The photo above might be one of the first taken after arrival in Sydney. It looks as if we were still on the boat. Notice our Sunday best attire including ties and coats! It would have been hot in February, even so, a good impression on arrival was to be persevered with. Mum told us to wet our hair and run a comb through it. I always did try to get a slight wave at the front of my too straight hair with the help of a generous blob of brilliantine. I had my own jar.
The on-shore stevedoring workers were dressed in blue singlets and shorts. They could well have thought, while looking up and rolling their ready rub ciggie; ‘here comes another bloody boatload of bloody reffos.’ Definition of ‘Reffo’ ‘a refugee.’ Strictly speaking we were not refugees, but we were all painted with the same brush. European history was complicated and Australians at that time kept things fairly simple. At least we were white.
After the ship’s berth in Sydney we were greeted by our Dutch friends. They had already gone through all those emotions and experiences that we were now bravely facing head-on. My father looked tense while greeting our friends. Our war-time friends and previous neighbours from Rotterdam were seasoned and well adjusted migrants, who, according to the letters they sent us, were totally happy and content with having made that choice so may years earlier. There were also many others greeting the new arrivals holding up signs with ‘carpenters, painters, bricklayers’ wanted. It was as if one could already start earning money within minutes of landing. Was this a sign of ‘In Australia, streets are paved with gold?’
Dad must have arranged for our trunks of belongings to be forwarded to Scheyville migrant camp that we were supposed to travel to. The original plan to stay and live with our friends were put on hold. The reason I heard was so that we could first knuckle down to camp life in order to appreciate the better living with our Dutch friends afterwards. I think that might have well been the reason for my dad’s previous mentioned furrowed tense look. Did he smell a rat?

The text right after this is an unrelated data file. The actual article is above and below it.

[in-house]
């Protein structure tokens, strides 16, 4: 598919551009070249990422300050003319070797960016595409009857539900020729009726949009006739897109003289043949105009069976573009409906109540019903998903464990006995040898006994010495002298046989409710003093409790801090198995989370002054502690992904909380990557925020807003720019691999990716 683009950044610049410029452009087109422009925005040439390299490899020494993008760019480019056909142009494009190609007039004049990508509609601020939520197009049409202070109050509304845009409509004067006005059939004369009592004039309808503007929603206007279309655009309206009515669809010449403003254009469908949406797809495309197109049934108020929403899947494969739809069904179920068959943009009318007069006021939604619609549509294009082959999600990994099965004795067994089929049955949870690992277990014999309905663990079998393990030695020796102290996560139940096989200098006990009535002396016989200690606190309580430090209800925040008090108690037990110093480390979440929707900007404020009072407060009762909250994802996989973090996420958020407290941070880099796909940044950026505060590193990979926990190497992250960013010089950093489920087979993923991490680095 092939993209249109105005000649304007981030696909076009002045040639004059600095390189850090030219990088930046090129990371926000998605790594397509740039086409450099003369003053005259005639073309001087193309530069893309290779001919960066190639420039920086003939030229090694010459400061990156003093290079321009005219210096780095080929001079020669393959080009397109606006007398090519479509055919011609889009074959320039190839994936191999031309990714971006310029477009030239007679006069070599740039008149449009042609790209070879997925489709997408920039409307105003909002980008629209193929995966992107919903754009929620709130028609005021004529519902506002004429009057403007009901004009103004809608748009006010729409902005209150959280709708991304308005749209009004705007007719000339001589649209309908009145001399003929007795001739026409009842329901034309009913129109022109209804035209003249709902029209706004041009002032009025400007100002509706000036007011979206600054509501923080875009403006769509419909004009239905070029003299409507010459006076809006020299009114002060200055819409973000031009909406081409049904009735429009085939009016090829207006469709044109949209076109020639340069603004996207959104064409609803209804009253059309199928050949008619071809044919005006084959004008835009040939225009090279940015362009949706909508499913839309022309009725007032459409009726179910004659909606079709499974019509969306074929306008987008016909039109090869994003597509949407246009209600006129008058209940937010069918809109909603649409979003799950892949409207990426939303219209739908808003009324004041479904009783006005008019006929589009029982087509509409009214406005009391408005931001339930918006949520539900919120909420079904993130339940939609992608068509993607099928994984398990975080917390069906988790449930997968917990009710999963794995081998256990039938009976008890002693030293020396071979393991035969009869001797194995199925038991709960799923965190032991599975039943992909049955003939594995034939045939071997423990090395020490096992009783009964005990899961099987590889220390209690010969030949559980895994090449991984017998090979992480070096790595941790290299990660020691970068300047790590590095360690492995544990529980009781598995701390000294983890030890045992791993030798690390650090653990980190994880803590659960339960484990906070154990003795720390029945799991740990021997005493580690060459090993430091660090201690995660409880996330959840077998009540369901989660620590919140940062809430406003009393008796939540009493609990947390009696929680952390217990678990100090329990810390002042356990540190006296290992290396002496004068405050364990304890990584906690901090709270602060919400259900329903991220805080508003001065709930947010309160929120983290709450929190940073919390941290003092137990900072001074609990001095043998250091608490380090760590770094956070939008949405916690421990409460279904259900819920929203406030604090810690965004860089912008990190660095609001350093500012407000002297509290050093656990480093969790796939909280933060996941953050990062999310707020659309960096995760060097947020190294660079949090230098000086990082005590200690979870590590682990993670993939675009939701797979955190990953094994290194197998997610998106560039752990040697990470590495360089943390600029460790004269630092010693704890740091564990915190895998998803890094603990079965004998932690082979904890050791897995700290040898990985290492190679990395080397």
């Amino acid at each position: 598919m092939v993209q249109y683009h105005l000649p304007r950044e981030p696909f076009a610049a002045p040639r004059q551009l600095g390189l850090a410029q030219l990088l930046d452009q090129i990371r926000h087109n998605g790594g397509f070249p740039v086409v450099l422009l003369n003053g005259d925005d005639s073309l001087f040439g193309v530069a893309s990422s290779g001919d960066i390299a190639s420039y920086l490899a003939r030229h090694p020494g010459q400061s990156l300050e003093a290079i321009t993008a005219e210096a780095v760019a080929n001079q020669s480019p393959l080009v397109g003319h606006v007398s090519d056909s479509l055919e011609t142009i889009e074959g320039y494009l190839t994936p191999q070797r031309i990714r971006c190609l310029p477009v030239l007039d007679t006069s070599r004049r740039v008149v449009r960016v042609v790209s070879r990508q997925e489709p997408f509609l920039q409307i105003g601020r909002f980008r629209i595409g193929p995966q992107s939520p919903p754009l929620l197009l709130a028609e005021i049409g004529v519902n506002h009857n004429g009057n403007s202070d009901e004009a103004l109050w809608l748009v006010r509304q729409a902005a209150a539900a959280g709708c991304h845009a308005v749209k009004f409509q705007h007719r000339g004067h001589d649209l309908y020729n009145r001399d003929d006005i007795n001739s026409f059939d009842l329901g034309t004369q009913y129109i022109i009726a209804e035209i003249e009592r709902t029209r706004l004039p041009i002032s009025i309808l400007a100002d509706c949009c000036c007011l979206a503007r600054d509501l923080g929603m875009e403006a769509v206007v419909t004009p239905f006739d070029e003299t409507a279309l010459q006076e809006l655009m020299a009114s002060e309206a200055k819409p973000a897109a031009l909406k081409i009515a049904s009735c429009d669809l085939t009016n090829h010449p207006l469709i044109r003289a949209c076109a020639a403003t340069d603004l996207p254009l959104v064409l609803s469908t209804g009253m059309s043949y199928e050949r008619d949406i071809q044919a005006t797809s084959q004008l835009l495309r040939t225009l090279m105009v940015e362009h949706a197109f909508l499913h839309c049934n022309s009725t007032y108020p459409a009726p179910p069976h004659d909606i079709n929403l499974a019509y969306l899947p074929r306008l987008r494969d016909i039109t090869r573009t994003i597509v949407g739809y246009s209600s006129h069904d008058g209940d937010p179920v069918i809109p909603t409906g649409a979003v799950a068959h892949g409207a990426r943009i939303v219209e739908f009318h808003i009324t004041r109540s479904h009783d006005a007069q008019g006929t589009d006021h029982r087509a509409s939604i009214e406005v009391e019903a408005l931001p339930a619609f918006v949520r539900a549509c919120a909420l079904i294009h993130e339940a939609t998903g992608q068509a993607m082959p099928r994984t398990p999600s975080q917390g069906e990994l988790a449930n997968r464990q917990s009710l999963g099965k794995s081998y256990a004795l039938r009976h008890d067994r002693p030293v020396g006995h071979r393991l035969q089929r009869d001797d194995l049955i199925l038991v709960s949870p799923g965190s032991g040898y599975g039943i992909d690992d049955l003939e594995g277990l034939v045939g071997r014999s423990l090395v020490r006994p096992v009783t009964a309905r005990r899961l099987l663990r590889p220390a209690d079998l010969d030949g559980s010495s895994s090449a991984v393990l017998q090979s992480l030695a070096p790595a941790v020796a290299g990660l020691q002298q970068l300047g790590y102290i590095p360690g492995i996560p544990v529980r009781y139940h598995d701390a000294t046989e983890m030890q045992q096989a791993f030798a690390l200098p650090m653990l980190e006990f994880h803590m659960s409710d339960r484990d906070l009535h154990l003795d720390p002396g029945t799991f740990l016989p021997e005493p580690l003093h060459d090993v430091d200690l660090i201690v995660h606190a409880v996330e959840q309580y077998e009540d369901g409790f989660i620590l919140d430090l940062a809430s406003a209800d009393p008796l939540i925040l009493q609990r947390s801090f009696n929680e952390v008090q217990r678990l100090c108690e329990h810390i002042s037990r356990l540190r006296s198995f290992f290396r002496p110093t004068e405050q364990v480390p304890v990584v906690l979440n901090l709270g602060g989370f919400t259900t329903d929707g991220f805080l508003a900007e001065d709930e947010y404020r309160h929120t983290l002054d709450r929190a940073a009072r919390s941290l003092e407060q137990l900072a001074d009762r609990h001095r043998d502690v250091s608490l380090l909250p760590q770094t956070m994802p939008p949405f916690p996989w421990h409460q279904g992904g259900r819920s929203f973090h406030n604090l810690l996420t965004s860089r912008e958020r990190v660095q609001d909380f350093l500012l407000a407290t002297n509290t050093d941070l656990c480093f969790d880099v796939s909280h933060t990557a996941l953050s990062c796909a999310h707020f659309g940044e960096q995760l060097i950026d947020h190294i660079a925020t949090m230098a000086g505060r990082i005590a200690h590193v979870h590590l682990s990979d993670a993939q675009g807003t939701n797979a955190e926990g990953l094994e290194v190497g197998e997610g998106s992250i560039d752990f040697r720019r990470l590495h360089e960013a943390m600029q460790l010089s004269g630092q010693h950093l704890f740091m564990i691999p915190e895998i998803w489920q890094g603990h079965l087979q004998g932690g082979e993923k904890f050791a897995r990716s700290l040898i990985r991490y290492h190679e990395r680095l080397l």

Holland was now almost six weeks in the past, yet had not forgotten the item of a special car. The car was a major drawcard for at least having some interest in coming to Australia. Remember, I was fifteen! Fifteen year old boys are interested, apart from roseate breast, also in cars. Our friends had written they bought a car that was both a sedan AND a truck. How could that be? I knew that America was a country were all was possible. Australia might well be a miniature version of that magical US. I could not let go of this vision of such a magic car that could be both. A kind of wonderful conjuring trick so unbelievable, so magical. It was all I could think off. Was a button pushed that would change the sedan morph into a truck? In my feverously overexcited mind, everything was possible. After all, did not American trucks drive into every school in Holland giving each child a bottle of Coca Cola? That was magic as well as part of the Marshall Plan to help Europe back on its feet…
I remember taking this photo ( and developing). It would have been after our stay at the migrant camp. The woman with the perm was called aunty but wasn’t a real aunt at all, more like a dragon. She used to lock Frank and John up in the coal shed when they had done a number 2 in their pants during their Montesori kindergarten days. I had to walk both home to this ‘aunty’. Mum was in hospital giving birth or something. Doing number 2’s during war time wasn’t unusual. In fact, it was one of those things that at least gave some relief during times of trauma and bombs.
Our friends had come to greet us not by traveling to the port by this special car but by train. A bit of a blow but it was just the first day. We walked around Sydney with them and that’s when I enjoyed my first milkshake. In Holland I drank milk and had never imagined one could better the taste of cow’s milk by shaking it and mixing it with an unguent such as strawberry or vanilla. But, there you have it. A country of milk and honey, the milkshake was just the beginning. The milk-bar had a strange name, probably ‘Stavros or even Mavros- Milkbar. It was in George Street but not anymore now.
At midday we had to say goodbye to our friends as the buses were now ready to take us well outside Sydney to Migrant Camp, Scheyville.